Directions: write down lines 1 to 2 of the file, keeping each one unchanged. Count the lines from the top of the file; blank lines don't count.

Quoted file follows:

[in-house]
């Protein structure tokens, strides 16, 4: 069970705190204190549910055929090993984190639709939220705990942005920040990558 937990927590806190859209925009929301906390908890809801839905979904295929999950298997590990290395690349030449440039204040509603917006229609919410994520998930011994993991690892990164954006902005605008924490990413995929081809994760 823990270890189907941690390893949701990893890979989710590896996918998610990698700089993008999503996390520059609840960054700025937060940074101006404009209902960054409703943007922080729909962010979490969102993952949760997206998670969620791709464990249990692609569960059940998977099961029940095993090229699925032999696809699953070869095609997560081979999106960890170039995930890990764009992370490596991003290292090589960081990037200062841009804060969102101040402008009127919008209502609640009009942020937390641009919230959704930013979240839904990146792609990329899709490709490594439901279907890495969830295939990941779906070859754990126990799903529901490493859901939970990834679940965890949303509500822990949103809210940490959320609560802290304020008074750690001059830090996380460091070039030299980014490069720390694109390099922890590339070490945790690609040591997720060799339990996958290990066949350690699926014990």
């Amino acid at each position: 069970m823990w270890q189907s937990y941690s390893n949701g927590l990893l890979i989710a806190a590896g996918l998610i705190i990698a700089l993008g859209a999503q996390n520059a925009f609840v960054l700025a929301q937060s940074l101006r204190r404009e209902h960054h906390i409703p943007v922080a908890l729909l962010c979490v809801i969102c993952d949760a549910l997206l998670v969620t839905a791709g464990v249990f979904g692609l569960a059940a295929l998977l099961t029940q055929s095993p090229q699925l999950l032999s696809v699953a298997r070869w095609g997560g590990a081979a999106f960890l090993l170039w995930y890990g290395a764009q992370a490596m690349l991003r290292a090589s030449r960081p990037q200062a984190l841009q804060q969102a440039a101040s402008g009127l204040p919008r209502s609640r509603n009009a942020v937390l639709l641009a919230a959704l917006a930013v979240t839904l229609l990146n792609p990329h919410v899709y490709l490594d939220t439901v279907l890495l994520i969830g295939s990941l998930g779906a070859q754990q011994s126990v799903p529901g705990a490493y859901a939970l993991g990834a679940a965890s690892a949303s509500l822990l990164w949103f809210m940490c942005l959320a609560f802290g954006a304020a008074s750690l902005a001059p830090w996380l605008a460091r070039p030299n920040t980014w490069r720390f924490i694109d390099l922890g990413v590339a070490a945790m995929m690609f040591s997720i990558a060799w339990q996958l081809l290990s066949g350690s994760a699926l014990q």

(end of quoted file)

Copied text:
[in-house]
């Protein structure tokens, strides 16, 4: 069970705190204190549910055929090993984190639709939220705990942005920040990558 937990927590806190859209925009929301906390908890809801839905979904295929999950298997590990290395690349030449440039204040509603917006229609919410994520998930011994993991690892990164954006902005605008924490990413995929081809994760 823990270890189907941690390893949701990893890979989710590896996918998610990698700089993008999503996390520059609840960054700025937060940074101006404009209902960054409703943007922080729909962010979490969102993952949760997206998670969620791709464990249990692609569960059940998977099961029940095993090229699925032999696809699953070869095609997560081979999106960890170039995930890990764009992370490596991003290292090589960081990037200062841009804060969102101040402008009127919008209502609640009009942020937390641009919230959704930013979240839904990146792609990329899709490709490594439901279907890495969830295939990941779906070859754990126990799903529901490493859901939970990834679940965890949303509500822990949103809210940490959320609560802290304020008074750690001059830090996380460091070039030299980014490069720390694109390099922890590339070490945790690609040591997720060799339990996958290990066949350690699926014990």